I have given so many Willans and Searle as gifts.  I can recite The Hogwarts from memory.  Of course it is elegantly terse -- Oh happy day, that FPN has a new member (welcome) who knew the great illustrator!

 

I don't think I've ever typed in all caps or used so many screamers ....

If you are on Facebook, here's the link to my Molesworth Film page. I am currently developing a half hour special based on Willans' and Searle's wonderful characters. With the blessing of Ronald when he was still alive and the Willans family. https://www.facebook...esworth/?ref=hl



#10 MolesworthTwo

MolesworthTwo

    Dipped Only

  • Member - Silver

  • Pip
  • 6 posts

Posted 17 December 2015 - 04:57

I don't know if this is what Ronald Searle is using, but there are dip pens that can be used to draw a thick line upside down - particularly ones that have a pronounced downward curve at the tip, like this Aikin nib:

 

eho94gk.jpg

Ronald used fountain pens for all his reportage work, where he would draw on the spot. In his studio he often used dip pens and I have a whole box full of pens he gave to me in 2010. This Aikin nib looks interesting. I'll try and find one. Many thanks for the tip!



#11 MolesworthTwo

MolesworthTwo

    Dipped Only

  • Member - Silver

  • Pip
  • 6 posts

Posted 17 December 2015 - 05:02

That almost looks like a dip pen, though it's quite difficult to see. It doesn't look like a MB. As an illustrator myself, I can imagine it might be easier to use the back of a pen for thicker, more fluid lines, to keep things lively, than changing to a brush and chopping and changing. My second cousin was Robert Stewart Sherriffs (Punch, Radio Times, Daily Express etc) and he often used a mixture of brush and mapping pen. Perhaps this was just a life long habit that effectively 'customized' his pens to his hand? What a treat to see him working, though! Great man.

 

There's a couple of Montys here: http://ronaldsearle....01_archive.html

My friend Matt Jones runs the Ronald Searle Tribute blog, the one your link leads to. The second image of the pens is one I photographed of some of the pens Ronald gave to me. I do own a few drawings of your second cousin Robert Stewart Sherriffs. Wonderful work, very precise lines. Ronald's work was a little more scratchy :)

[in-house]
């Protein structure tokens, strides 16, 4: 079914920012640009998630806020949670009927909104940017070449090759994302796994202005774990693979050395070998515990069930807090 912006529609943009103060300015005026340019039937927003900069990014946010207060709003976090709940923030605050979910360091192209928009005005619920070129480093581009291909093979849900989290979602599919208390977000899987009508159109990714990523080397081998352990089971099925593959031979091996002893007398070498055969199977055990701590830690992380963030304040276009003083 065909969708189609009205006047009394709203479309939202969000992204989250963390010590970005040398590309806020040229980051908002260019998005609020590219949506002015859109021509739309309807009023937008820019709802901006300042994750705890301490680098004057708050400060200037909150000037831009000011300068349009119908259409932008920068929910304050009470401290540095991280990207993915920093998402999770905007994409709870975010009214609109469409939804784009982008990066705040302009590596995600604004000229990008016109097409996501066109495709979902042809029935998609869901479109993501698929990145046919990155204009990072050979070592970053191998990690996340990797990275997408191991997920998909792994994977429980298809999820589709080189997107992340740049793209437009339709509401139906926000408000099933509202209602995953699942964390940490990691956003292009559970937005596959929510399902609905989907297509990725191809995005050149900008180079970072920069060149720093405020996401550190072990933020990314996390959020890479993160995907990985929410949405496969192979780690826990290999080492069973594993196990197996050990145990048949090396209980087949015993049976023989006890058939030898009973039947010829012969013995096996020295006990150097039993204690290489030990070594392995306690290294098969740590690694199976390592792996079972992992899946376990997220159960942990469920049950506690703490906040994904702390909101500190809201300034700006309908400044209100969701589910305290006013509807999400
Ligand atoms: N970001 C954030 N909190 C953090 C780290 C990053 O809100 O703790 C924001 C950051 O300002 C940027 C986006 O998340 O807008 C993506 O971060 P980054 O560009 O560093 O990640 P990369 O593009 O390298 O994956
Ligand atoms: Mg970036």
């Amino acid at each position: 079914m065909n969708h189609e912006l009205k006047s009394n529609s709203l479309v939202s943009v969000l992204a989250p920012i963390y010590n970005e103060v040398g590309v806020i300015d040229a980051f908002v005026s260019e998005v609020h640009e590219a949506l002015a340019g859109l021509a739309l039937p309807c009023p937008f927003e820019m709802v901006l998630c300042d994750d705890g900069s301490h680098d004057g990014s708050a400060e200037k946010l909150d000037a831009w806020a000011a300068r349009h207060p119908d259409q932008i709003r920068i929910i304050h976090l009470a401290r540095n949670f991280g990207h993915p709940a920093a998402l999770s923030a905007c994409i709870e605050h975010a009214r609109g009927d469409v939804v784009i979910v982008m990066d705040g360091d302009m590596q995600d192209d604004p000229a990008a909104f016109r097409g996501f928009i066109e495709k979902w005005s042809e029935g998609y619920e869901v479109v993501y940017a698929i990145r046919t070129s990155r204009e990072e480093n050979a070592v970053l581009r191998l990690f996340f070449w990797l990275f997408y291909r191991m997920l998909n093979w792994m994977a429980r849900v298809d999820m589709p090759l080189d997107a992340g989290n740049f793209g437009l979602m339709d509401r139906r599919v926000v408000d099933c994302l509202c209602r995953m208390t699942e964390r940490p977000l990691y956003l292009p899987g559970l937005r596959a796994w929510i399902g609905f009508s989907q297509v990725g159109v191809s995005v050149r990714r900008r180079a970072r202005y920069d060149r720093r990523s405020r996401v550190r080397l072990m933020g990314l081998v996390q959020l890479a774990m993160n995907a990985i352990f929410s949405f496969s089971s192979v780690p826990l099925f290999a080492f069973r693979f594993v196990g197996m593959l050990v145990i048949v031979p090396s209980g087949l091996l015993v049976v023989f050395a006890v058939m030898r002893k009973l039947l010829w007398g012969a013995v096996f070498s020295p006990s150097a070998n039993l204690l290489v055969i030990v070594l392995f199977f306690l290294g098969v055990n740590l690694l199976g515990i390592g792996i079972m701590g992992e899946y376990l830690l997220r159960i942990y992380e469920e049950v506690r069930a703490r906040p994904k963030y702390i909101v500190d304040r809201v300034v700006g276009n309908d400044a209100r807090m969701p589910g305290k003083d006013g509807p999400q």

#12 Dickkooty2

Dickkooty2

    That Dick in Hood River

  • FPN Supporter - Platinum

  • PipPipPipPipPipPipPipPip
  • 1,449 posts
  • Location:Hood River, Oregon, USA
  • Flag:

Posted 17 December 2015 - 05:29

What a wonderful series of first-hand recollections!

 

1466-2_zpss1urqiab.jpg

 

Flash Harry (George Cole) and Headmistress Milicent Fritton (Alastair Sim) in The Belles of St Trinian's (1954  London Films in association with British Lion Film Corporation Limited)]  Ronald Searle appeared in a scene as a visiting parent.

 



#13 Ernst Bitterman

Ernst Bitterman

    Nil Magnum Nisi Bonum

  • Member - Gold

  • PipPipPipPipPipPipPipPipPipPipPip
  • 8,000 posts
  • Location:The Flat Bit, Canada
  • Flag:

Posted 17 December 2015 - 15:16

If it's a (relatively) flexible German pen of a certain age, he may be taking advantage of the resiliency of the point to do stuff that isn't quite in the owner's manual, not unlike making the Kessel run in less than 12 parsecs or doing an outside loop in a Sopwith Camel; most people can't, few would think to try, but for a talented and lucky handful it is possible.  That's definitely a fountain pen in the video.

 

I've made vast swipes with the back of a pen by rolling the paper over the edge of a table and moving the pen sideways, but I've never tried what's shown (wanting in both luck and talent, as well as forgiving old German pens).  Richard Binder, before he left that line, did something called a Condor nib amendment, rolling the supra-feed part of the tines downward to create a useable broad back on a firm point, and the "fude" points for Japanese and Chinese calligraphy will produce a similar effect at a more conventional writing angle.

 

I'll also point out for those with vintage MBs that it stikes me as a GREAT way to remove any two-tone masking which may be on the point; try it under warning!


Ravensmarch Pens & Books
It's mainly pens, just now....

Oh, good heavens. He's got a blog now, too.

 

fpn_1465330536__hwabutton.jpg

 


#14 kronos77

kronos77

    Extremely Rare

  • Member - Gold

  • PipPipPipPipPipPip
  • 342 posts
  • Location:Philadelphia, PA USA
  • Flag:

Posted 18 December 2015 - 14:43

Doesn't Sailor make some speciality nibs that do this?  Also, the Pilot Falcon can be used on the reverse side for broad, brush like lines.








Sponsored Content




|